The summer garden

I suppose that some small sections of lawn are necessary, or at least that’s what my wife says, and who am I to argue? Probably, I wouldn’t stretch the garden to cover the entire acre and a quarter even if she didn’t put a stop to it, but I’d be happy to narrow the lawn and squeeze in a bit more.

A section of lawn connects sections of the rear garden. While toad lilies (Tricyrtis) and bluebeards (Caryopteris) will soon be their peak, the lawn fades and become more weedy until cooler temperatures in September encourage new growth.

In any case, in late July the lawn is typically sad, dry, with bare patches where less tolerant grasses faded in the summer heat. This would, of course, not be so bad if the lawn was irrigated, and it will rebound with cooler autumn temperatures, but long ago the decision was made that lawn areas are to function as expanded paths from one part of the garden to another. As long as the grass is not a horrible embarrassment,  I’m not concerned in the least when it goes dormant and turns off color in summer.

The shaded stream area is at its best in late spring and summer. With little direct sun, hostas and Japanese Forest grass (Hakonechloa macra ‘Aureola’) thrive through the heat. A serviceberry (Amelanchier) that arches over the stream drops leaves as it adjusts to the seasonal change, so leaves must occasionally be scooped out.
Sweetbox (Sarcococca), Japanese Forest grass, and hostas thrive in the moist, shaded garden beside this constructed stream.

Of course, the garden is a different story, and with only the occasional thunderstorm to keep it green, the trees and shrubs remains lush for the most part, though undoubtedly faded from the spring peak. This is an acceptable standard, to my thinking, with plants in the garden ones that have survived the stress of summer heat without coddling. The trial for any new plant in this garden is its first summer, and if it survives it’s likely to be around for a while.

To conserve soil moisture and to reduce maintenance, many parts of the garden are planted so that one spills onto the other. Here, Robb’s spurge (Euphorbia robbiae) spreads to cover the ground, growing into the edge of the spreading Plum yew (Cephalotaxus prostrata), beneath Oakleaf hydrangeas (Hydrangea quercifolia). None show signs of summer stress, even in this dry shade, and rarely will a weed pop up through this dense planting.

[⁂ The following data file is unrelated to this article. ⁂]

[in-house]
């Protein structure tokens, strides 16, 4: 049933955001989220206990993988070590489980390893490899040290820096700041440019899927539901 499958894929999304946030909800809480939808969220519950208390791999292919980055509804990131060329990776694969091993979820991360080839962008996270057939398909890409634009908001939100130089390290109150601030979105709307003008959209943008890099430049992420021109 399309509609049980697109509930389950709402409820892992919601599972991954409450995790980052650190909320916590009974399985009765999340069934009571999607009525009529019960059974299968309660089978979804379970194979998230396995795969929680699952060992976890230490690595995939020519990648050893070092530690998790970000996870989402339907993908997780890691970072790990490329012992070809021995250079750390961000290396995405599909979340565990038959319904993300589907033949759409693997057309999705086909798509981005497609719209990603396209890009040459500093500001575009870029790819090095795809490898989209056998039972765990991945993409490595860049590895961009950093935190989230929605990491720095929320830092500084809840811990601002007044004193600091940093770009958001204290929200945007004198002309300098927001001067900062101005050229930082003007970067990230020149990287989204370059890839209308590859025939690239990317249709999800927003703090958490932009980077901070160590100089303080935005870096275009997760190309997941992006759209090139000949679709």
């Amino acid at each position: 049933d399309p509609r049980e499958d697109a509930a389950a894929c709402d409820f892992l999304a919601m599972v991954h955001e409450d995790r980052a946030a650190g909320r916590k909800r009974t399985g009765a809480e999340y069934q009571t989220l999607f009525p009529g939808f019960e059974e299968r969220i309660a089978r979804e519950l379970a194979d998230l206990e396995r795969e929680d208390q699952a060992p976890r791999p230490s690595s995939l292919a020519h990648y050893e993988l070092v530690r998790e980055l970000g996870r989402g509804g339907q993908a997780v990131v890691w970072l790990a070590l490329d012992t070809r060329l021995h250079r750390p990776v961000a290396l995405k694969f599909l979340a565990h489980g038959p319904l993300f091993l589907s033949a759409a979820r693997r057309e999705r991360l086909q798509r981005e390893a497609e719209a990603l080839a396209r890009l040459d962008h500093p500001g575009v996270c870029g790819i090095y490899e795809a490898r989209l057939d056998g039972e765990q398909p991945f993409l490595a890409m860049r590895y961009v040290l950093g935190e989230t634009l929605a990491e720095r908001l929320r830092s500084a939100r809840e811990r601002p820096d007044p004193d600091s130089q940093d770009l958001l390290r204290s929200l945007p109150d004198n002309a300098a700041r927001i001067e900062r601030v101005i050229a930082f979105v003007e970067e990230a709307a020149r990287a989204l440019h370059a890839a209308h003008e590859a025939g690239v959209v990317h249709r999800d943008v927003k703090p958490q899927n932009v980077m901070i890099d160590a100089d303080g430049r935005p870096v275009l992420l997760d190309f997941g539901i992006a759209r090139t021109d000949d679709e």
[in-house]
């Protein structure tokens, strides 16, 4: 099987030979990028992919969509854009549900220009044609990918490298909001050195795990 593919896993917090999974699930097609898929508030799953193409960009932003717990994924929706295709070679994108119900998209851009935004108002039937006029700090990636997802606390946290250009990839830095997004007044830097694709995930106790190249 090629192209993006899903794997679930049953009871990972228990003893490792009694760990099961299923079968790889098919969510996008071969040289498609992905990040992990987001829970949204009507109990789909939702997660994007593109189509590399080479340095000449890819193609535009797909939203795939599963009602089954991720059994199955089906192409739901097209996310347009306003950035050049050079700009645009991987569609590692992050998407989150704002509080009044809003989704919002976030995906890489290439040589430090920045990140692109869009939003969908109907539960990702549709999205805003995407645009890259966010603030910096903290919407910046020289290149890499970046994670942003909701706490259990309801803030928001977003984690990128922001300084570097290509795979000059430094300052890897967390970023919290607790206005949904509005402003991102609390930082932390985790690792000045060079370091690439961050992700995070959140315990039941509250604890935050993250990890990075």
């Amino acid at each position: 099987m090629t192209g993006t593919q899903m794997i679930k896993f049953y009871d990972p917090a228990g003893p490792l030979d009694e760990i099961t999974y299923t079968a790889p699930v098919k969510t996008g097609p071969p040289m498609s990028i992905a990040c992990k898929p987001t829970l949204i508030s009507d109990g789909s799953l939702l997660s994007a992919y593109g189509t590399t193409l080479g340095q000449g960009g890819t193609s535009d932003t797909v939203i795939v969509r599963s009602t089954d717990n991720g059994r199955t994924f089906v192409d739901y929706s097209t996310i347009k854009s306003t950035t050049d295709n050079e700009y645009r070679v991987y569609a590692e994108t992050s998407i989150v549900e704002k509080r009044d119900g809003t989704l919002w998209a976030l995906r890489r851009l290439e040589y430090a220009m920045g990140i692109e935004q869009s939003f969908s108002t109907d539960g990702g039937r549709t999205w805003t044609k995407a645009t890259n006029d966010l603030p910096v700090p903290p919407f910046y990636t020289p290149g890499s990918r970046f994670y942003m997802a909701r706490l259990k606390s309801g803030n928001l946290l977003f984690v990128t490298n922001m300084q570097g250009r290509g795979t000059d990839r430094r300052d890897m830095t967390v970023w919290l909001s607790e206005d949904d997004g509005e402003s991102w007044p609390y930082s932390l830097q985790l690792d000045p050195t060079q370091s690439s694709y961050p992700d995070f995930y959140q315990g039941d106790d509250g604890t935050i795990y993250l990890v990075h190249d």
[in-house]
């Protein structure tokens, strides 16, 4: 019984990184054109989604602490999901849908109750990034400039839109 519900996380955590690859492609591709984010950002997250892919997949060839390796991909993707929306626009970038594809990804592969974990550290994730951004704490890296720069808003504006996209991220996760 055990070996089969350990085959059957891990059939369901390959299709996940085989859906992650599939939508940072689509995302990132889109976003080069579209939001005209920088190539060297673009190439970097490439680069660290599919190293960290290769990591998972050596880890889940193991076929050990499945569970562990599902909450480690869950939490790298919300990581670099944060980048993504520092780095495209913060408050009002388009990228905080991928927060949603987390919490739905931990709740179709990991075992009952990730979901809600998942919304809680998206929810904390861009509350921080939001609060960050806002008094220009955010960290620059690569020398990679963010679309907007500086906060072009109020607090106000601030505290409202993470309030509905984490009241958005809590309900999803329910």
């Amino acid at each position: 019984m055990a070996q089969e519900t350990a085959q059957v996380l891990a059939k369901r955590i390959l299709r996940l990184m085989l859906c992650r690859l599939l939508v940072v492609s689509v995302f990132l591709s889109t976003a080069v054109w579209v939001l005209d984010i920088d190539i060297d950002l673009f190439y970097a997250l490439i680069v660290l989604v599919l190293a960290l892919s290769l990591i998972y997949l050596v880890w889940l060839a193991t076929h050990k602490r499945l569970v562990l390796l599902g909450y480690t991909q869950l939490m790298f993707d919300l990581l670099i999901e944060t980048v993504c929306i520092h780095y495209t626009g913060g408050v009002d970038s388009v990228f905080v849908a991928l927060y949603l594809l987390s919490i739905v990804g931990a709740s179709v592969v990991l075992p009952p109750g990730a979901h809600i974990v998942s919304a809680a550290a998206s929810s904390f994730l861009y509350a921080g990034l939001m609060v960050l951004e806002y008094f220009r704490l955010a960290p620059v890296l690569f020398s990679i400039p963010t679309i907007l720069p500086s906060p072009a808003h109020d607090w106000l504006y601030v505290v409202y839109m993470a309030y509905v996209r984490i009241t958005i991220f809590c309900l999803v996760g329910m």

With warm temperatures and increased rainfall, I am pleasantly surprised that native dogwoods are not covered in powdery mildew, as is often the case by mid summer. Mildew does not diminish the health or flowering of the white flowered ‘Cherokee Princess’, but the variegated ‘Cherokee Sunset’ (Cornus florida ‘Cherokee Sunset’, below) has not flowered in recent years. At the end of July, I’m encouraged that even ‘Sunset’ is clean, but this cannot last for long.  

A variety of beasts continue to afflict the garden, though none are much to be concerned about. Tiny white caterpillars are annual visitors to the red twigged ‘Arctic Fire’ dogwood (Cornus stolonifera ‘Farrow’, below), but this unremarkable shrub is hardly a treasure. I am pleased that again this year webworms have bypassed the redbuds. and while other andromedas (Pieris) are infested with lacebugs, the more prominent ‘Dorothy Wycoff’ is only slightly effected.As always, mid summer brings flowering of the toad lilies (Tricyrtis formosana ‘Samurai’, below). A year ago, several clumps were damaged when early spring growth was damaged by a late freeze. Fortunately, these recovered, and in in late July the clumps seem particularly robust. With a small collection of cultivars, flowering will continue until frost.

4 Comments Add yours

  1. Barbara H. says:

    Thanks to seeing them on your blog I planted toad lilies last year which also survived a late spring frost. They are now blooming and looking quite wonderful. I’m hoping to divide them when they spread a little more.

    1. Dave says:

      I recent years I’ve transplanted toad lily seedlings, most of which appear to be from ‘Miyazaki’. I’ve had better survival with seedlings than with small plugs of unusual varieties purchased by mail order. I am particularly careless with new plants, so the larger the container, or the larger the transplant or division, the better. Despite references telling that toad lilies prefer shade, I find that the best growing conditions are full sun with a few hours break in the afternoon.

      1. Barbara H. says:

        That’s good to know! Thanks, it will give me a few more options on locations.

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